Tuberculosis (TB) can transmit via the air, and the risk of infection depends on several factors. These can include the duration of exposure, proximity to a person with the infection, and immune system health.

TB is an infectious disease that occurs due to Mycobacterium tuberculosis (M. tuberculosis). This bacterium primarily affects the lungs.

Not everyone who acquires TB bacteria will become unwell. As a result, two TB-related conditions exist: latent TB infection and TB disease. With the former, a person has M. tuberculosis bacteria in their body but does not have symptoms. The latter occurs when the infection overcomes the immune system and the bacteria starts replicating. At this stage, a person often develops symptoms.

If a person suspects TB exposure, they should contact a doctor.

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TB spreads through the air when a person with an active TB infection coughs, sneezes, or talks. This releases small droplets that contain bacteria. If another person inhales the droplets, they can acquire a TB infection.

However, exposure to the TB bacteria does not necessarily mean a person will acquire the infection. Several factors can affect the likelihood of contracting the disease after exposure. These can include the following:

  • Duration: On average, it takes 8 hours or more of exposure for enough bacteria to build up in a person’s body for them to be at risk of developing TB.
  • Proximity: Living in the same household or sharing a workspace with a person with an active TB infection raises the risk of transmission.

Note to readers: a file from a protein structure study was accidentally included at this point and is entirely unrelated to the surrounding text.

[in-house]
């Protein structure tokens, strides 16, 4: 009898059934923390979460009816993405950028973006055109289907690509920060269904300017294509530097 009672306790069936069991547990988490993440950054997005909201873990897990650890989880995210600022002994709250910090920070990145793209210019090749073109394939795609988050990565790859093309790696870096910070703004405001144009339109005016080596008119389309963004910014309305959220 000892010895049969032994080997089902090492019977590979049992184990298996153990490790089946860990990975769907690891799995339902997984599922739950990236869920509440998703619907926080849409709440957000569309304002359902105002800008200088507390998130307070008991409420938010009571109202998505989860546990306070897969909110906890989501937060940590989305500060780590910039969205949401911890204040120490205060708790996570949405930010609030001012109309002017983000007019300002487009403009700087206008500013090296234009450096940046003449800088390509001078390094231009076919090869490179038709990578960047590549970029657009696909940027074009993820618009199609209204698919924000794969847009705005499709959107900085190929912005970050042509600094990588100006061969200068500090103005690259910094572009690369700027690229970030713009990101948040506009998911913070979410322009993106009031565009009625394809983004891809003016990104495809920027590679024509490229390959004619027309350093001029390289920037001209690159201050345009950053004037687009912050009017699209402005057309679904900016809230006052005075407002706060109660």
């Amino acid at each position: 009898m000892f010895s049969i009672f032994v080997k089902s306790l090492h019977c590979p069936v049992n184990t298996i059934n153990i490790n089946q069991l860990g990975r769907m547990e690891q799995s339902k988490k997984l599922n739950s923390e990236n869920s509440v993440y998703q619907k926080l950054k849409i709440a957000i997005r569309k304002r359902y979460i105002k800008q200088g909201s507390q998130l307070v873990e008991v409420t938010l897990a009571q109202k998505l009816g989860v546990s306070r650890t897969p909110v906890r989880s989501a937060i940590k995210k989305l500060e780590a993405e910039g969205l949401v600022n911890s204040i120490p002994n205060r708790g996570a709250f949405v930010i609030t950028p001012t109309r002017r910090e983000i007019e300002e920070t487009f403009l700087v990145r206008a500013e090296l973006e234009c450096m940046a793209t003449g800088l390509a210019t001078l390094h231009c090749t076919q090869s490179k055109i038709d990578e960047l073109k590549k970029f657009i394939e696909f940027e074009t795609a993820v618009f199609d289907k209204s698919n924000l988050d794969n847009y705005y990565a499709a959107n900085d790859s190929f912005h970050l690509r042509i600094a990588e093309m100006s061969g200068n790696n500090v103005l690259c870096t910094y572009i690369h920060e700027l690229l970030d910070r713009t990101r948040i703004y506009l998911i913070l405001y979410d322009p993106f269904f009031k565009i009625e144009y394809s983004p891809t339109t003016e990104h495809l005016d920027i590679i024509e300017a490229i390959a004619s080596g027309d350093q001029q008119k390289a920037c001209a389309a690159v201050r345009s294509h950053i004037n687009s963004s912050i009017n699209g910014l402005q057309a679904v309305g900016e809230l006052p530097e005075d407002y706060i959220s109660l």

• Immune system health: People with a weakened or compromised immune system are at the highest risk of developing TB.
  • Different strains of bacteria: Diverse strains of TB means some are more virulent than others.

Suspected or known exposure to TB requires prompt action. In these instances, a person should seek medical evaluation. By contacting a healthcare professional, they will be able to assess risk factors and order the appropriate tests.

Typically, a doctor will assess for TB symptoms and request a chest X-ray. If a person has symptoms or the X-ray suggests active TB, the doctor will then request a sputum test.

If a person has no symptoms and the X-ray does not indicate active TB, a doctor may order other tests to identify latent TB. This may either be a skin test or a blood test.

Some people develop TB disease within a few weeks of exposure to it. In other cases, a person may not become unwell for several years until they experience a weakening of their immune system.

After exposure to TB bacteria, it may take some time before symptoms or signs of infection become apparent. This period is known as the incubation period. A 2018 review suggests that the average incubation ranges between several months and 2 years.

Not everyone will develop active TB disease following exposure to TB bacteria. A latent TB infection refers to when the immune system can fight the bacteria to stop them from growing. In these people, the TB bacteria remain inactive without causing disease.

People with latent TB have no symptoms and TB cannot spread from them to others. However, if they do not receive preventative treatment, they may develop active TB disease.